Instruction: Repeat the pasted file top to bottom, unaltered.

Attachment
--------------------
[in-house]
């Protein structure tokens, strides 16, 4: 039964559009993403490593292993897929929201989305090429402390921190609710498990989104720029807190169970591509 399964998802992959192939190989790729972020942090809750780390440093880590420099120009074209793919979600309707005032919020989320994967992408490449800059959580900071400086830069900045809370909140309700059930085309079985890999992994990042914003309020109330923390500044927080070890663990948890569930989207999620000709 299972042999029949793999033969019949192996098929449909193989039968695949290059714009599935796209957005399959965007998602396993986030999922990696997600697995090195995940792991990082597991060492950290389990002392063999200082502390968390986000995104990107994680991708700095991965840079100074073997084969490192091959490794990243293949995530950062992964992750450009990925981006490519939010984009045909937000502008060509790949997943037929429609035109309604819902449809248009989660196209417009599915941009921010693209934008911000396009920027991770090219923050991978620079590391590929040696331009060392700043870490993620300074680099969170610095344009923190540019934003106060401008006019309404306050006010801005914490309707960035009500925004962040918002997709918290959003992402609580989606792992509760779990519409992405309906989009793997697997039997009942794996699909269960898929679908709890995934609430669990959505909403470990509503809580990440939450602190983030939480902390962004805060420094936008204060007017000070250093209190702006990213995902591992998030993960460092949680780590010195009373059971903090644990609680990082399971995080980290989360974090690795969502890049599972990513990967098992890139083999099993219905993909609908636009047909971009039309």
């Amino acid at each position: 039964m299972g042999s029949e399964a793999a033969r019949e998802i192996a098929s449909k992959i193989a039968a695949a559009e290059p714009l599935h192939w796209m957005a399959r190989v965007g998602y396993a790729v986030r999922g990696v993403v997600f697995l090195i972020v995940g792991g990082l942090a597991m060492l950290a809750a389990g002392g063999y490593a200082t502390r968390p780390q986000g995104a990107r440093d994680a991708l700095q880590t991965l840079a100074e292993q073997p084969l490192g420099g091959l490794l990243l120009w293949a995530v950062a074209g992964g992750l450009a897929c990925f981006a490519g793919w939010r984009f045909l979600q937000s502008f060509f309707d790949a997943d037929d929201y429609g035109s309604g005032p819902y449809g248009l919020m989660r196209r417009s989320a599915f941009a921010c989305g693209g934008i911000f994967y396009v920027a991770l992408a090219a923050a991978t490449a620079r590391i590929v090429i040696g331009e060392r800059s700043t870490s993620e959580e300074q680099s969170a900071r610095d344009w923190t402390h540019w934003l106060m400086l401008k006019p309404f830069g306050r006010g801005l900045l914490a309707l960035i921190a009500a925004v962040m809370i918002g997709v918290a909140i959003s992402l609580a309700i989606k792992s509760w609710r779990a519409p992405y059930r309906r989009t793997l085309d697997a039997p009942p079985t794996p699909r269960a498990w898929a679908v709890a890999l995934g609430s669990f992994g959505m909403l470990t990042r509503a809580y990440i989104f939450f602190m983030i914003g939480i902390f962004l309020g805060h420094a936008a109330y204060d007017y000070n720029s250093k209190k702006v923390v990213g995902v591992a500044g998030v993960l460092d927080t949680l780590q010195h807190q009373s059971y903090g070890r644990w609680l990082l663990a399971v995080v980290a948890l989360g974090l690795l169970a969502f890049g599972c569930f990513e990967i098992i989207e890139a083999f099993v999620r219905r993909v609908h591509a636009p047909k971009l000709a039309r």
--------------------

[in-house]
């Protein structure tokens, strides 16, 4: 039964559009993403490593292993897929929201989305090429402390921190609710498990989104720029807190169970591509 399964998802992959192939190989790729972020942090809750780390440093880590420099120009074209793919979600309707005032919020989320994967992408490449800059959580900071400086830069900045809370909140309700059930085309079985890999992994990042914003309020109330923390500044927080070890663990948890569930989207999620000709 299972042999029949793999033969019949192996098929449909193989039968695949290059714009599935796209957005399959965007998602396993986030999922990696997600697995090195995940792991990082597991060492950290389990002392063999200082502390968390986000995104990107994680991708700095991965840079100074073997084969490192091959490794990243293949995530950062992964992750450009990925981006490519939010984009045909937000502008060509790949997943037929429609035109309604819902449809248009989660196209417009599915941009921010693209934008911000396009920027991770090219923050991978620079590391590929040696331009060392700043870490993620300074680099969170610095344009923190540019934003106060401008006019309404306050006010801005914490309707960035009500925004962040918002997709918290959003992402609580989606792992509760779990519409992405309906989009793997697997039997009942794996699909269960898929679908709890995934609430669990959505909403470990509503809580990440939450602190983030939480902390962004805060420094936008204060007017000070250093209190702006990213995902591992998030993960460092949680780590010195009373059971903090644990609680990082399971995080980290989360974090690795969502890049599972990513990967098992890139083999099993219905993909609908636009047909971009039309």
């Amino acid at each position: 039964m299972g042999s029949e399964a793999a033969r019949e998802i192996a098929s449909k992959i193989a039968a695949a559009e290059p714009l599935h192939w796209m957005a399959r190989v965007g998602y396993a790729v986030r999922g990696v993403v997600f697995l090195i972020v995940g792991g990082l942090a597991m060492l950290a809750a389990g002392g063999y490593a200082t502390r968390p780390q986000g995104a990107r440093d994680a991708l700095q880590t991965l840079a100074e292993q073997p084969l490192g420099g091959l490794l990243l120009w293949a995530v950062a074209g992964g992750l450009a897929c990925f981006a490519g793919w939010r984009f045909l979600q937000s502008f060509f309707d790949a997943d037929d929201y429609g035109s309604g005032p819902y449809g248009l919020m989660r196209r417009s989320a599915f941009a921010c989305g693209g934008i911000f994967y396009v920027a991770l992408a090219a923050a991978t490449a620079r590391i590929v090429i040696g331009e060392r800059s700043t870490s993620e959580e300074q680099s969170a900071r610095d344009w923190t402390h540019w934003l106060m400086l401008k006019p309404f830069g306050r006010g801005l900045l914490a309707l960035i921190a009500a925004v962040m809370i918002g997709v918290a909140i959003s992402l609580a309700i989606k792992s509760w609710r779990a519409p992405y059930r309906r989009t793997l085309d697997a039997p009942p079985t794996p699909r269960a498990w898929a679908v709890a890999l995934g609430s669990f992994g959505m909403l470990t990042r509503a809580y990440i989104f939450f602190m983030i914003g939480i902390f962004l309020g805060h420094a936008a109330y204060d007017y000070n720029s250093k209190k702006v923390v990213g995902v591992a500044g998030v993960l460092d927080t949680l780590q010195h807190q009373s059971y903090g070890r644990w609680l990082l663990a399971v995080v980290a948890l989360g974090l690795l169970a969502f890049g599972c569930f990513e990967i098992i989207e890139a083999f099993v999620r219905r993909v609908h591509a636009p047909k971009l000709a039309r």